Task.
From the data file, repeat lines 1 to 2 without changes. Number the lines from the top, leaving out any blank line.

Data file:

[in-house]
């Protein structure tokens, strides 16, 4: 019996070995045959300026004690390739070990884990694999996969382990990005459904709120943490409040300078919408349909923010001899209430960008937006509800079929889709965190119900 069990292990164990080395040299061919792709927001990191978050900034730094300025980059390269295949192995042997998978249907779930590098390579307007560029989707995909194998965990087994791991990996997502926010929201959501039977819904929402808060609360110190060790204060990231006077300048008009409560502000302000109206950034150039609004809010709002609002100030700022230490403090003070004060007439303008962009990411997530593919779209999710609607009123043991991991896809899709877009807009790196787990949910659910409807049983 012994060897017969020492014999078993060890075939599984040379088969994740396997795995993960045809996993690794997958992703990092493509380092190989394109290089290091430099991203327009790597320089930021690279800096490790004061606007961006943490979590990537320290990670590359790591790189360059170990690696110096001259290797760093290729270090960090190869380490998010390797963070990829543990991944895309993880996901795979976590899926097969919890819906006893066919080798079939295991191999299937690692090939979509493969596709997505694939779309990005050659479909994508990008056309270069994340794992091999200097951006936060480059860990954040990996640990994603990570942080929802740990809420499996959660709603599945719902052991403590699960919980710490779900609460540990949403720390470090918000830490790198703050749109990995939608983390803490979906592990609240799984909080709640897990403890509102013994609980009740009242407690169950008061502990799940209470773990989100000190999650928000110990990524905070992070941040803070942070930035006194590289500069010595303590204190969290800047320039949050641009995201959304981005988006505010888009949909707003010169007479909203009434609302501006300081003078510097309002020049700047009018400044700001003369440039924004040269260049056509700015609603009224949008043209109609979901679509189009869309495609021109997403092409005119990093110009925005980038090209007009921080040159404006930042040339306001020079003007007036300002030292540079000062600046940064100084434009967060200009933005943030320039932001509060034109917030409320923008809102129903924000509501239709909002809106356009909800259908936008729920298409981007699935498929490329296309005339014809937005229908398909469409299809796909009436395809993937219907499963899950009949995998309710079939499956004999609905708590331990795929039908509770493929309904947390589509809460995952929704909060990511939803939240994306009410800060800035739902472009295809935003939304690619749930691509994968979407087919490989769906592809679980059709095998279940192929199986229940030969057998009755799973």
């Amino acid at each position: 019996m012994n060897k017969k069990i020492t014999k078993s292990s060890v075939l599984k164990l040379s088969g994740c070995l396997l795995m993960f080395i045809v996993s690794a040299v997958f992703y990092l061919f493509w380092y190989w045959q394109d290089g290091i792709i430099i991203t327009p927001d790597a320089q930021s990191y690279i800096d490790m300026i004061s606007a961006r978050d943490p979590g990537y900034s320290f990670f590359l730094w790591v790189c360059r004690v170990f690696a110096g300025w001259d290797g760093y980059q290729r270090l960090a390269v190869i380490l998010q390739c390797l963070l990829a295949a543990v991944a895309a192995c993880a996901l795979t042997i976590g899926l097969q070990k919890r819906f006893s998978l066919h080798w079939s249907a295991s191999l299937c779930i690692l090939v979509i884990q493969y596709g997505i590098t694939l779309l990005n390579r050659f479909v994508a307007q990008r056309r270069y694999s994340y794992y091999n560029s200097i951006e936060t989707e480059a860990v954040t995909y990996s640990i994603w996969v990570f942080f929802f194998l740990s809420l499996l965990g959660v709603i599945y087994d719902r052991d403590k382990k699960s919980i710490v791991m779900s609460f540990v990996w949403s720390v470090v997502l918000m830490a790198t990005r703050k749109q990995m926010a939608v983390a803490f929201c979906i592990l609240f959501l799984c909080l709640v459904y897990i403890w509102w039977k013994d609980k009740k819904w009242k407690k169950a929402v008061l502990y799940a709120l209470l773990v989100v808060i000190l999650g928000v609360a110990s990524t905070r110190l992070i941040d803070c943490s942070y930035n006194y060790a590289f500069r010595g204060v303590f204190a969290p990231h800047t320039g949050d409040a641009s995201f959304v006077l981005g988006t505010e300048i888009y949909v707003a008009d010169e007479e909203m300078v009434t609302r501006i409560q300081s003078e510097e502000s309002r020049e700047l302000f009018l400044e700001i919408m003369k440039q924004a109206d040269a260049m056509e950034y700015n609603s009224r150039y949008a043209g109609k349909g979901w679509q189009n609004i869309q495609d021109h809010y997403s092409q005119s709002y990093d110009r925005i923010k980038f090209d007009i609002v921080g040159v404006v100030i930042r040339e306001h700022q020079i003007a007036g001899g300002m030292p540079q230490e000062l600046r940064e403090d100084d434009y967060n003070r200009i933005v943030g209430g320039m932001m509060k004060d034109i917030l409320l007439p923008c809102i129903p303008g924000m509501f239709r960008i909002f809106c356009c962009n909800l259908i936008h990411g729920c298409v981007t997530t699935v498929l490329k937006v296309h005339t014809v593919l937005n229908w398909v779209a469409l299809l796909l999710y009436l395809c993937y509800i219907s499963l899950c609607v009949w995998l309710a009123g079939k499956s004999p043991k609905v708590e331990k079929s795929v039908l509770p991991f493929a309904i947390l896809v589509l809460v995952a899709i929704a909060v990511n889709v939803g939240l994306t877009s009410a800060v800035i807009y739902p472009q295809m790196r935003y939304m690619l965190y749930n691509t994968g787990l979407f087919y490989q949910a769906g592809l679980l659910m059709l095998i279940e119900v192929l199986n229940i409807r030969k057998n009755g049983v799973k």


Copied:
[in-house]
């Protein structure tokens, strides 16, 4: 019996070995045959300026004690390739070990884990694999996969382990990005459904709120943490409040300078919408349909923010001899209430960008937006509800079929889709965190119900 069990292990164990080395040299061919792709927001990191978050900034730094300025980059390269295949192995042997998978249907779930590098390579307007560029989707995909194998965990087994791991990996997502926010929201959501039977819904929402808060609360110190060790204060990231006077300048008009409560502000302000109206950034150039609004809010709002609002100030700022230490403090003070004060007439303008962009990411997530593919779209999710609607009123043991991991896809899709877009807009790196787990949910659910409807049983 012994060897017969020492014999078993060890075939599984040379088969994740396997795995993960045809996993690794997958992703990092493509380092190989394109290089290091430099991203327009790597320089930021690279800096490790004061606007961006943490979590990537320290990670590359790591790189360059170990690696110096001259290797760093290729270090960090190869380490998010390797963070990829543990991944895309993880996901795979976590899926097969919890819906006893066919080798079939295991191999299937690692090939979509493969596709997505694939779309990005050659479909994508990008056309270069994340794992091999200097951006936060480059860990954040990996640990994603990570942080929802740990809420499996959660709603599945719902052991403590699960919980710490779900609460540990949403720390470090918000830490790198703050749109990995939608983390803490979906592990609240799984909080709640897990403890509102013994609980009740009242407690169950008061502990799940209470773990989100000190999650928000110990990524905070992070941040803070942070930035006194590289500069010595303590204190969290800047320039949050641009995201959304981005988006505010888009949909707003010169007479909203009434609302501006300081003078510097309002020049700047009018400044700001003369440039924004040269260049056509700015609603009224949008043209109609979901679509189009869309495609021109997403092409005119990093110009925005980038090209007009921080040159404006930042040339306001020079003007007036300002030292540079000062600046940064100084434009967060200009933005943030320039932001509060034109917030409320923008809102129903924000509501239709909002809106356009909800259908936008729920298409981007699935498929490329296309005339014809937005229908398909469409299809796909009436395809993937219907499963899950009949995998309710079939499956004999609905708590331990795929039908509770493929309904947390589509809460995952929704909060990511939803939240994306009410800060800035739902472009295809935003939304690619749930691509994968979407087919490989769906592809679980059709095998279940192929199986229940030969057998009755799973």